Essay on Summary of Communist Manifesto by Karl Marx

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Summary of Communist Manifesto by Karl Marx Introduction Karl Marx was born in 1818 into a middle-class, German family. During his studies, Marx was heavily influenced by the philosophy of Hegel. He joined a group called the “Young Hegelians.” The group, though “inspired by Hegel, [was] determined to champion the more radical aspects of the old master's system.”[i] Though he was a strong scholar, he got into trouble because of his radical political views.[ii] In 1847, together with fellow German, Freidrich Engels, Marx wrote The Communist Manifesto. The Central Authority of the Communist League approved The Communist Manifesto January of 1848, and the document began printing the next month.[iii] The manifesto was…show more content…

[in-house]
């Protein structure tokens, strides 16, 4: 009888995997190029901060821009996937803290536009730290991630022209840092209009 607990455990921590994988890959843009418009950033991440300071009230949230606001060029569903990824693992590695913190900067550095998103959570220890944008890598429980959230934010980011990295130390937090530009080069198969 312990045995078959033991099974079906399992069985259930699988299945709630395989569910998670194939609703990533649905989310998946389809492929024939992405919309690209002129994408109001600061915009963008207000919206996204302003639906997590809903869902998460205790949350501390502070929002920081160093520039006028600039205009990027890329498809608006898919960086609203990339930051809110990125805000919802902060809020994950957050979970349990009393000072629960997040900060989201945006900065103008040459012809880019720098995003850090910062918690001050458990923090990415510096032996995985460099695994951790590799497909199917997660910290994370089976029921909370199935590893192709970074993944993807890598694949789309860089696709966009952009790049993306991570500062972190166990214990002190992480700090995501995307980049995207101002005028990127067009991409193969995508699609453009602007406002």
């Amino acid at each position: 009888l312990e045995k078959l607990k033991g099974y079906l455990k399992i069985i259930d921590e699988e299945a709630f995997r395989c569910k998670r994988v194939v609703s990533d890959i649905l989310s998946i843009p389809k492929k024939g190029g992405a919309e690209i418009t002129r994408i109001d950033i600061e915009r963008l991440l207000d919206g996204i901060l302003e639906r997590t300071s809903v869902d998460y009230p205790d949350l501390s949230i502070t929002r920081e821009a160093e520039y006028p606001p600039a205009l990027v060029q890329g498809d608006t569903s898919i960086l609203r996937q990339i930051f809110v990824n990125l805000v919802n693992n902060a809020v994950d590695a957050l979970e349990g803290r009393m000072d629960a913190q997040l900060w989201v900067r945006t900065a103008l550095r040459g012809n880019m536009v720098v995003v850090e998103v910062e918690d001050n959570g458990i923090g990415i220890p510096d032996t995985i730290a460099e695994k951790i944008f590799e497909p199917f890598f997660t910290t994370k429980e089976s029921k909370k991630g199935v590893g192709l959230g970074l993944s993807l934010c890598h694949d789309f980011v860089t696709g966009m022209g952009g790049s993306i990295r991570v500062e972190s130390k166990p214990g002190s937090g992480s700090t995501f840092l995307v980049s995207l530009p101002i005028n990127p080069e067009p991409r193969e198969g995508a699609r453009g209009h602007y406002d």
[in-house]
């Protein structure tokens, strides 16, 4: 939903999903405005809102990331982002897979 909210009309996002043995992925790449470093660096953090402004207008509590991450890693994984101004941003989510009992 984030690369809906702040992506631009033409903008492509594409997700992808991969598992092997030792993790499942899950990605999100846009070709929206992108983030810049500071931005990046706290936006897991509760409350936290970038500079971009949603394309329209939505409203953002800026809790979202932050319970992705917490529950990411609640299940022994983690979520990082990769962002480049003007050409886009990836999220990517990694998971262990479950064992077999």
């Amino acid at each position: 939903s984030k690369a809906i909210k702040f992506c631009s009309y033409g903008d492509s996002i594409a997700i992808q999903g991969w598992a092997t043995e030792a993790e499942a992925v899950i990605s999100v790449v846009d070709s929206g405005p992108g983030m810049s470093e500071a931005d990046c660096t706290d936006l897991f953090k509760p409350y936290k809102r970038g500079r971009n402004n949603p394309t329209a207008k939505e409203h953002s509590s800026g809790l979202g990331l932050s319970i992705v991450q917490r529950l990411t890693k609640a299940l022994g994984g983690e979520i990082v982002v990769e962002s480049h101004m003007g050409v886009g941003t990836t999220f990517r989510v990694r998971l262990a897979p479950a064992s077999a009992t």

The Communist Manifesto goes on to explore the origin of the bourgeoisie as a result of development in means of production. As new markets were within reach and increasing in number so was the demand for products, but the manufacturing industry could not keep up with such a high demand. Out of this problem came the Industrial Revolution, which provided development in means of production, and in turn manufacturing could keep up with the demand. This increased the wealth of the bourgeoisie, and with this increase in wealth came their increase in power. The developments in production lead to the development of the bourgeoisie, which “was accompanied by a corresponding political advance of that class.”[vii] The bourgeoisie had destroyed the relations that link individuals to their superiors; the only remaining tie between humans is monetary exchange. The specialists, such as doctors, have been reduced to laborers and the relations in families have been reduced “to a mere money relation.”[viii] The existence of the bourgeoisie is dependent on the constant development in the means of production, with ever changing modes of production inevitably comes change in social relations. All of these disturbances have caused man “to face with sober senses, his real conditions
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